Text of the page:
Farmworkers and the law

Without protective gear, an immigrant nursery worker in Florida was directed to move trees dripping with pesticide. He began to experience acute pesticide exposure symptoms-vomiting, foaming at the mouth-then suffered a stroke and slipped into a coma for several weeks. An investigation confirmed that the nursery sent workers to handle the trees just 30 minutes after the application of chlorpyrifos, a highly toxic pesticide, even though a waiting period of 24 hours should have been observed.

Tania Galloni '95 is working to eliminate such incidents. An attorney with Florida's Migrant Farmworker Justice Project, Galloni represents workers who have been exposed to pesticides on the job. Often they are at a double risk, she says, not only working amidst pesticides but also living near treated areas. Compounding their situation is a lack of safety training and knowledge about the symptoms of exposure; a reluctance to report exposures and violations for fear of losing their jobs; and language and economic barriers to healthcare. To boot, many employers fail to provide emergency assistance or report pesticide-related illnesses and injuries to their workers' compensation carriers.

Galloni reports complaints of violations of the Environmental Protection Agency (EPA) regulations called the Worker Protection Standard (WPS). "The victories, in a way, have been small," she says. "So few people are willing to come forward and file a complaint, but it's still a major and visible problem. I've been working to help individuals file complaints and to really raise the issue in the minds of people around the state, trying to get other communities to take the initiative to report exposures and file these cases so that this problem comes out of the shadows." A complaint by even one person can cause an employer to change its practices and come into compliance with safety regulations.

In Florida, the state Department of Agriculture is charged with the responsibility of protecting workers from pesticide exposure by implementing and enforcing the WPS. But the commissioner of agriculture is a rancher, and key committees in the legislature are dominated by agricultural employers. "It's a very difficult political climate in which to get things done," Galloni says. "Agriculture in Florida is so powerful." And while she recognizes that the industry is important to the state's economy, she laments that the issue of health-"the very real risk that a lot of these chemicals pose to workers"-has been neglected.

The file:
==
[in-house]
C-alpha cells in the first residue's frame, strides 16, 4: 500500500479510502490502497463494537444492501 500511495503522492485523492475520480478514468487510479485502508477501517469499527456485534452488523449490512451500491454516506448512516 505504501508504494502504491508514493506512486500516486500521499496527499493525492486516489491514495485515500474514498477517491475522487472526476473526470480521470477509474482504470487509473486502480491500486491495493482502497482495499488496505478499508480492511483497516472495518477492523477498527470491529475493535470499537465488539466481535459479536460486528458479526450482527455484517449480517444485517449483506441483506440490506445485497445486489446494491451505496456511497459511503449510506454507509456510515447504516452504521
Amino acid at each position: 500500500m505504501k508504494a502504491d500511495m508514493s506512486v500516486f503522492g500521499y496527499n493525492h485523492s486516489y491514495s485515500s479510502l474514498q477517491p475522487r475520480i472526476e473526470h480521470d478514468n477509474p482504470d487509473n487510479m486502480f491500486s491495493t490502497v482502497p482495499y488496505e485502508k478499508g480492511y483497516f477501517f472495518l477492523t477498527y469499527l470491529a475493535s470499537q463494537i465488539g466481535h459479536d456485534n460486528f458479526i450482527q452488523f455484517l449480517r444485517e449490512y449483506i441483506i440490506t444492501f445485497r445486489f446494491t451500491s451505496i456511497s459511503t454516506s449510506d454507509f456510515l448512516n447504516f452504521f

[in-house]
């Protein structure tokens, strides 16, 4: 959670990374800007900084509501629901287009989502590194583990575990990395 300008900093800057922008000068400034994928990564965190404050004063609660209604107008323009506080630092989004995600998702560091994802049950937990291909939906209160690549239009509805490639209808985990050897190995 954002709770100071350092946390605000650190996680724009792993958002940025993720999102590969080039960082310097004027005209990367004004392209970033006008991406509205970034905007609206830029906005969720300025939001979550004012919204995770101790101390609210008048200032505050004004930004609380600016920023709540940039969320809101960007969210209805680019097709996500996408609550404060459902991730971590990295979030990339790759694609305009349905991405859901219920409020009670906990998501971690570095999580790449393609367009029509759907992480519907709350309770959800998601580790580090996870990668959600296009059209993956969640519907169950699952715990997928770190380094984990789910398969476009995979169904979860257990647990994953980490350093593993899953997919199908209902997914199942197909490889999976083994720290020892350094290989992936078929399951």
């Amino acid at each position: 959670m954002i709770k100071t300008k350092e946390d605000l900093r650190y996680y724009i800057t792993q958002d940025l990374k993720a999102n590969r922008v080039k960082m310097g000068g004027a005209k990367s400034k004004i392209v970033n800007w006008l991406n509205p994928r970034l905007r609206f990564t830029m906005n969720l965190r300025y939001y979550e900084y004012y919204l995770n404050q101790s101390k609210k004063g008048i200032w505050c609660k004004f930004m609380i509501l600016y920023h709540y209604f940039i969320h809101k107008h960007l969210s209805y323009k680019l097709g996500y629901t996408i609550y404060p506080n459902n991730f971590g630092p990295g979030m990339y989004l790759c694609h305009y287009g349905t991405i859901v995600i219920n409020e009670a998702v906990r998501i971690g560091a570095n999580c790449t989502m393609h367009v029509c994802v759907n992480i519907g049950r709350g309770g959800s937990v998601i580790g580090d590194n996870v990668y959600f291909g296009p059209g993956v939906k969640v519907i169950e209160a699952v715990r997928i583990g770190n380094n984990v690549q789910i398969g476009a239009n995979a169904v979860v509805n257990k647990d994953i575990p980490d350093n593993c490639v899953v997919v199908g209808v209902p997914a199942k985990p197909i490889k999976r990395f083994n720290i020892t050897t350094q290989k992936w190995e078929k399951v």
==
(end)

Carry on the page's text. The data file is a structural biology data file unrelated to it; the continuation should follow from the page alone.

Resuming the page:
One major challenge is instituting a worker's right to know health and safety information about specific pesticides, Galloni says. The Occupational Safety and Health Administration's (OSHA) right-to-know law does not apply to pesticide use in agriculture. The EPA regulations do not provide the right to know except after a poisoning, and Florida's legislature failed to reinstate a right-to-know law several years ago. "It would not be illegal for an employer to fire a farmworker who asks for this information," she says. "It's shocking to realize that workers don't have this right in Florida now. The reality is that the vast majority of farmworkers have no idea what chemicals are used where they work, much less what the specific health effects are. So we have this huge, huge void."

The state of Florida has given its Department of Health no power to do anything other than keep statistics and classify reported exposures, Galloni says. "We really need to see the Department of Health take a more proactive role in ensuring that workers are safe. Florida has no state labor department to be protective of farmworkers' health and safety when it comes to pesticides."

Abuses involving labor, politics, and immigrants are not new to Galloni. As a Bryn Mawr sophomore she was president of Mujeres, a student group concerned with issues affecting the Latino community. Galloni helped to bring Dolores C. Huerta, cofounder of United Farm Workers of America (UFW), to campus during an awareness week on the dangers of pesticides and the plight of migrant farmworkers. Mujeres successfully campaigned for the student body and the dining halls to boycott California table grapes in conjunction with the UFW's national campaign.

"The sociology department at Bryn Mawr totally changed my life," Galloni says, calling SOC 102 among the most rigorous courses at the College. "Judith Porter, Professor of Sociology, opened my eyes to problems that I might only have been tangentially aware of and really forced me to think about very pressing issues. The class was an inspiration to me about being part of a solution to the problems in the world." After graduation she worked as a union organizer with textile workers in Canada, poultry processing workers in Mississippi, and healthcare workers in Connecticut.

Because of Galloni's keen interest in the intersection of labor and immigration, Yale Law was an exact match. She focused on political asylum issues for five semesters in Yale's Immigration Clinic. She also participated in summer exchange programs with law schools in Chile and Brazil. A fellowship from the Arthur Liman Public Interest Program (directed by Judith Resnick '72) then brought her to Florida Legal Services, the non-profit organization of which The Migrant Farmworker Justice Program is a part. Galloni chose to hone in on pesticide issues, knowing "it was an area in Florida that nobody had the resources or time to pay attention to."

Now, however, with Galloni helping to lead the charge, that situation is changing.

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